Kampala. The government has turned to China’s Export–Import (EXIM) Bank to secure funding for the construction of ten “critical oil roads” in the oil belt, Albertine Graben, in South Western Uganda needed urgently to ease the ongoing process of expediting commercial oil production to start by 2020.
Daily Monitor understands that ministry of Finance has already put in a loan request for more than $500m (Shs1.8t) which will be supplemented by withdrawals from the Petroleum Fund and additional funding from the ongoing budgetary cuts.
Finance minister Matia Kasaija, who was early this week due to travel Beijing with a delegation from government to further discussions with EXIM Bank on funding for the multi-billion Standard Gauge Railway (SGR) but the arrangement has since suffered some setbacks, confirmed the loan request and said they need $564m (approx. Shs2t) for the oil roads.
“It is true we put in the request and discussions are ongoing; to see how they can help us,” Mr Kasaija told this newspaper. “It is a matter of prioritising, and we have made it clear that these roads are much needed to help us get oil out of the ground.”
The ministry of Finance is already enforcing a 10 percent budget cut for all ministries and agencies on the directive of President Museveni with hopes of raising money for the ten road projects in the Albertine Graben.
According to the Uganda National Roads Authority (Unra) the roads are, Hoima-Butiaba-Wanseko road (111km), Masindi-Biiso (54km), Masindi-Bugungu via Murchison Falls National Park (80km), Kaseeta - Lwera via Bugoma Forest (16km), Hohwa-Nyairongo-Kyarushesha road (25km), and Wanseko-Bugungu (23km).
Others include Lusalira- Nkonge-Sembabule (97km), Kyotera – Rakai (20km), Buhimba-Nalweyo-Kakindu-Kakumiro-Mubende (100km) and Kabale – Kiziramfumbi road (30km). Unra executive director Allen Kagina told this newspaper yesterday that feasibility studies for the selected roads is ongoing to establish their actual costs.
“We are working very hard and each day counts; we plan to be through with every process including awarding contracts by June because the roads have to be ready by 2019,” Ms Kagina said.
Besides the $564m government needs between Shs117b-Shs212b ($50m-$60m)for land acquisition and compensation of property along the proposed right of way.
Mr Kasaija said the government already is sure to raise $33m (approx Shs116b) from the Petroleum Fund subject to approval from Parliament. The Fund managed by Bank of Uganda is established by the Public Finance Management Act 2015 to receive all petroleum revenues upon collection by the Uganda Revenue Authority.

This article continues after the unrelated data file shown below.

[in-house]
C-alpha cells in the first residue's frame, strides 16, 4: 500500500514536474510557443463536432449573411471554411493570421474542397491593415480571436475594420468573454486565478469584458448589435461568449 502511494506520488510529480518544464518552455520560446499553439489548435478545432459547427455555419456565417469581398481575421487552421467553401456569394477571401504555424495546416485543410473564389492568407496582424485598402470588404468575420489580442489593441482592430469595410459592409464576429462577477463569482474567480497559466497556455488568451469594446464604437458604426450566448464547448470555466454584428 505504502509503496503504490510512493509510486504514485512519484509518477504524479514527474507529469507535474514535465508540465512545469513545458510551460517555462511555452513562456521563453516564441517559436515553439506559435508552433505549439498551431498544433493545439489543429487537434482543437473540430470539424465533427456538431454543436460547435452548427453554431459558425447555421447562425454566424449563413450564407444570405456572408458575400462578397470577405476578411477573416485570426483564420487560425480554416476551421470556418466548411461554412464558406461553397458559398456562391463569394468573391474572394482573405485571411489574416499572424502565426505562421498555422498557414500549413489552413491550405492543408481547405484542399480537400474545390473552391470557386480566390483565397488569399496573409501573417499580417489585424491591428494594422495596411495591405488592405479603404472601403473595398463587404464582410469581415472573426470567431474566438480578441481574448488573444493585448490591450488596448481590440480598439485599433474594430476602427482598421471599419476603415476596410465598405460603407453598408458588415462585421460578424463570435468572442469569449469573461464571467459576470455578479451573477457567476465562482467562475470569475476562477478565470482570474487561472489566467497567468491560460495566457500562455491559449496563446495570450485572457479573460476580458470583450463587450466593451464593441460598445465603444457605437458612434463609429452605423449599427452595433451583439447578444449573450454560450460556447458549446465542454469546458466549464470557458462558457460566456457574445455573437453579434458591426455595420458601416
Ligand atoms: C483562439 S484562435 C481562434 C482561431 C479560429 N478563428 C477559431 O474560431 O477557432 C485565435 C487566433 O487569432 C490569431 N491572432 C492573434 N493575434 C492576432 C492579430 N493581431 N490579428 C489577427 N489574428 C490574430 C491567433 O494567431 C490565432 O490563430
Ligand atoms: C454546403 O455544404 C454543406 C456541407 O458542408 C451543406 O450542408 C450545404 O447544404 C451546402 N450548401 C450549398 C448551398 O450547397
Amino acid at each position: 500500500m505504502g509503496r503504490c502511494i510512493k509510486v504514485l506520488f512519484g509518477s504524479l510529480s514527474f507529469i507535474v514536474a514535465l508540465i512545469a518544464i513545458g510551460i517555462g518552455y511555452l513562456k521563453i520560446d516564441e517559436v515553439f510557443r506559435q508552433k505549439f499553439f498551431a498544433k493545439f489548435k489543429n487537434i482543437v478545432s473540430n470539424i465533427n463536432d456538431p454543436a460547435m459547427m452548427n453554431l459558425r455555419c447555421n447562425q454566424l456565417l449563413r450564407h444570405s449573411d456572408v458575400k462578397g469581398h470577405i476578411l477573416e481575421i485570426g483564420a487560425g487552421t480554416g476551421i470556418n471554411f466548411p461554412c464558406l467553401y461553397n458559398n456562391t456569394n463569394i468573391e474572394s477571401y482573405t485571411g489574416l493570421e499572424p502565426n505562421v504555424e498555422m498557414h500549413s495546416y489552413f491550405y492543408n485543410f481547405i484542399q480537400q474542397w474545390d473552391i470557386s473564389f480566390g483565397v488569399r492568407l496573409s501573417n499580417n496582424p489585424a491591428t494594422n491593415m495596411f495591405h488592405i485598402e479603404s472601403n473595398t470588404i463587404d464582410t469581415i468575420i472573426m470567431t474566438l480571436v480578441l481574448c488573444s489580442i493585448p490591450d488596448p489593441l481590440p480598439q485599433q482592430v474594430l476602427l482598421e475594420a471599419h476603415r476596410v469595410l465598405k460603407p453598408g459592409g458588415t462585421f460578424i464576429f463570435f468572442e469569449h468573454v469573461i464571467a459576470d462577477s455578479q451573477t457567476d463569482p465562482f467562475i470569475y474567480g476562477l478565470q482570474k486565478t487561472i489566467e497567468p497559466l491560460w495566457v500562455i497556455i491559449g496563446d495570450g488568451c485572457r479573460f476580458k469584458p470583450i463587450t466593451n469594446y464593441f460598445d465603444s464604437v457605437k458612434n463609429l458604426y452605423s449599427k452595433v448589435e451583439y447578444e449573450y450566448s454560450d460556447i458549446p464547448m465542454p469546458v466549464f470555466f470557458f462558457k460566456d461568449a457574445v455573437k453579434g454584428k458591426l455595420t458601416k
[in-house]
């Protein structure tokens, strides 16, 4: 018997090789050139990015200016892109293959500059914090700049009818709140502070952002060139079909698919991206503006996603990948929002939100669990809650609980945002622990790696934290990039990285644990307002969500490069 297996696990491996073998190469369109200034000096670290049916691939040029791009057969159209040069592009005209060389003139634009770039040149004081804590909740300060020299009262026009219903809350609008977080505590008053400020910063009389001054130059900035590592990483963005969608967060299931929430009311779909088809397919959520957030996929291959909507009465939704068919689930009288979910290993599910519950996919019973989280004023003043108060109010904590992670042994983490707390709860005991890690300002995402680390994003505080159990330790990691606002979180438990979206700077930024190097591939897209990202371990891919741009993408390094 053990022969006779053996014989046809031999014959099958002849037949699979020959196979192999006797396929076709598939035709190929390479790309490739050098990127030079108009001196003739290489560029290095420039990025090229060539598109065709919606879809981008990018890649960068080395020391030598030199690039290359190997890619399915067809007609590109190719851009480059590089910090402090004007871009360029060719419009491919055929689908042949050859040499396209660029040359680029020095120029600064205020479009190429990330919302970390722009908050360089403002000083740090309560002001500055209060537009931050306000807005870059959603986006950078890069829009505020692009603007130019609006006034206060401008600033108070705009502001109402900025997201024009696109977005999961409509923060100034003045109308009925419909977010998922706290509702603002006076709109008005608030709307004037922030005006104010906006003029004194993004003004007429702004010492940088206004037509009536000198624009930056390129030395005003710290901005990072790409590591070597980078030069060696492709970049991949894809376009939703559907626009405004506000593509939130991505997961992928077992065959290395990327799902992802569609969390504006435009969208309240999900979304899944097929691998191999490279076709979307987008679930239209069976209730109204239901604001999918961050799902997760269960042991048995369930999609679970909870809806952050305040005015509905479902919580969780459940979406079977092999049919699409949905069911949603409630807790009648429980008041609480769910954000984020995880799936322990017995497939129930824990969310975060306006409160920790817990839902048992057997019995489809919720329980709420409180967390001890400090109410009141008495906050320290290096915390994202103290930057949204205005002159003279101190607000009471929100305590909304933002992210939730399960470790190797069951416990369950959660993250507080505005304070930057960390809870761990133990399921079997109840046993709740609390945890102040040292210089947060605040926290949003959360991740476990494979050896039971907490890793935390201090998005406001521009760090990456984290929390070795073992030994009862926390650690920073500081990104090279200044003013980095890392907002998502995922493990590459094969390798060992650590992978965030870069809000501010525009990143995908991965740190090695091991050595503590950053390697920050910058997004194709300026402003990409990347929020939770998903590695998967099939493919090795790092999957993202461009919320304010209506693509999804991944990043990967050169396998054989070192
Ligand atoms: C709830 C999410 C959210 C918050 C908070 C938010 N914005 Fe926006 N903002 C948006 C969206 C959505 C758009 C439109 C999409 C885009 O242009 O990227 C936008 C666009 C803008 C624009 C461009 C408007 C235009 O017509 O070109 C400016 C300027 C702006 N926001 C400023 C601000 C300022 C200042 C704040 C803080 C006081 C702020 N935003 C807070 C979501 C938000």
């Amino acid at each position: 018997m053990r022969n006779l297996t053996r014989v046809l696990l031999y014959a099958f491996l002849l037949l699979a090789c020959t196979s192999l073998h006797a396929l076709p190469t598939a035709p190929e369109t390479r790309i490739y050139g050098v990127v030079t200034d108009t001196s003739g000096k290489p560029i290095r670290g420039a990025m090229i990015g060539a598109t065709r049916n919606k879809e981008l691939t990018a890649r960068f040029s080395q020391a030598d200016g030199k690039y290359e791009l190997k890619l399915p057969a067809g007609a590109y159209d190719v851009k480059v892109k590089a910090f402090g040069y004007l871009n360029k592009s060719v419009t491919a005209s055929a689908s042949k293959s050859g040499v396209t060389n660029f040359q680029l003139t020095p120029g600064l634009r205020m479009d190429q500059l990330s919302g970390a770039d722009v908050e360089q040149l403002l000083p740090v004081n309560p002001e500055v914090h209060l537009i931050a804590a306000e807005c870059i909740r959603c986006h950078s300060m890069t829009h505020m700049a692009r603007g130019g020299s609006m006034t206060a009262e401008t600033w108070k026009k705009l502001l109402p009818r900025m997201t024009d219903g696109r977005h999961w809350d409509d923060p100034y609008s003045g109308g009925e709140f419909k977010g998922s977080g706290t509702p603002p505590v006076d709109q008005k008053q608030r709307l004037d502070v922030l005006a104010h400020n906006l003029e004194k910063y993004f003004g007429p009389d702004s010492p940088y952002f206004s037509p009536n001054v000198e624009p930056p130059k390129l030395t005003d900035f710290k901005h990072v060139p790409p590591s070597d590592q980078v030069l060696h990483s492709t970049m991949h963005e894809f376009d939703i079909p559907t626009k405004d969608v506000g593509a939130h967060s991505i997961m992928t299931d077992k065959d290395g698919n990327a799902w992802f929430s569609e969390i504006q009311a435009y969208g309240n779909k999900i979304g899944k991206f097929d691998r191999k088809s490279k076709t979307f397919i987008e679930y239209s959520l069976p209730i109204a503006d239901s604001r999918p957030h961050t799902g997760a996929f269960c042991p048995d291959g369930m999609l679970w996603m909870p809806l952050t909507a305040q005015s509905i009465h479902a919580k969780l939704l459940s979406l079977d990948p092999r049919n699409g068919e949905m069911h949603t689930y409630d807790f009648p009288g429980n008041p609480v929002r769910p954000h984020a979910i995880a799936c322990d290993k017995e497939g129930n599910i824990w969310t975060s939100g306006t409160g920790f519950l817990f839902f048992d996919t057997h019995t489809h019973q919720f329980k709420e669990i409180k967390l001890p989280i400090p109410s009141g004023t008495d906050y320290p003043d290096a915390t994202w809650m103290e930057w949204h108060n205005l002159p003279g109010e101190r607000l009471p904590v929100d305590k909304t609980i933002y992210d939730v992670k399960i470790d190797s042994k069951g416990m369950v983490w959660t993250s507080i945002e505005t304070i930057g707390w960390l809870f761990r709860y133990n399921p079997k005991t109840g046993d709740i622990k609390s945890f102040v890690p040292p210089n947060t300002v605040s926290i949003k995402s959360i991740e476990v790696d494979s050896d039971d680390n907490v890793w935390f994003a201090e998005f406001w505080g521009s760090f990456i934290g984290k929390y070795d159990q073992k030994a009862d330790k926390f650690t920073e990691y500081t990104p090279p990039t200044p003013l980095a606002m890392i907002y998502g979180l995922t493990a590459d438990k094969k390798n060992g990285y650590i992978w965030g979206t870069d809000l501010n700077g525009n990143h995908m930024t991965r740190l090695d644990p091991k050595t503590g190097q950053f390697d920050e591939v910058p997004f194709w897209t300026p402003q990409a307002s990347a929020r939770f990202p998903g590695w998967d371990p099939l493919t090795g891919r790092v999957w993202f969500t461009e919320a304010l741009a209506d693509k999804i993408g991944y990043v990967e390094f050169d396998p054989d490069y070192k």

The Fund has two objectives, financing the budget and saving/investment for the future generations; therefore withdrawals from the Fund are only allowed to go to the Consolidated Fund for the first purpose.
According to the Bank of Uganda 2015/16 Annual Report, the Fund contained Shs245.b as at the end of last financial year following an additional payment made by Tullow of the balance from the out of court settlement with URA over Capital Gains Taxes.
Last December, Mr Kasaija, tabled a motion requesting Parliament to allow withdraw of Shs116.6b from the Fund as a supplementary budget to Unra but the request was blocked. Parliament said the government had not followed the necessary laws to move the money.
With aid taps lately turning very slowly the government is badly in need of oil revenues and on which they are borrowing heavily as a guarantee. The International oil companies, Tullow, France’s Total and China’s Cnooc, have been mounting enormous pressure on government accelerate the processes and have the infrastructures required in place by 2020 to facilitate oil production to start.
The oil companies, according to estimates by ministry of Energy, are expected to invest up to $8b (Shs23t) in the next phase of development leading first oil. This is on top of other required infrastructures like the $3.5b (Shs11t) 1,445km crude export pipeline to Tanzania and the $4b (Shs13t) Greenfield refinery.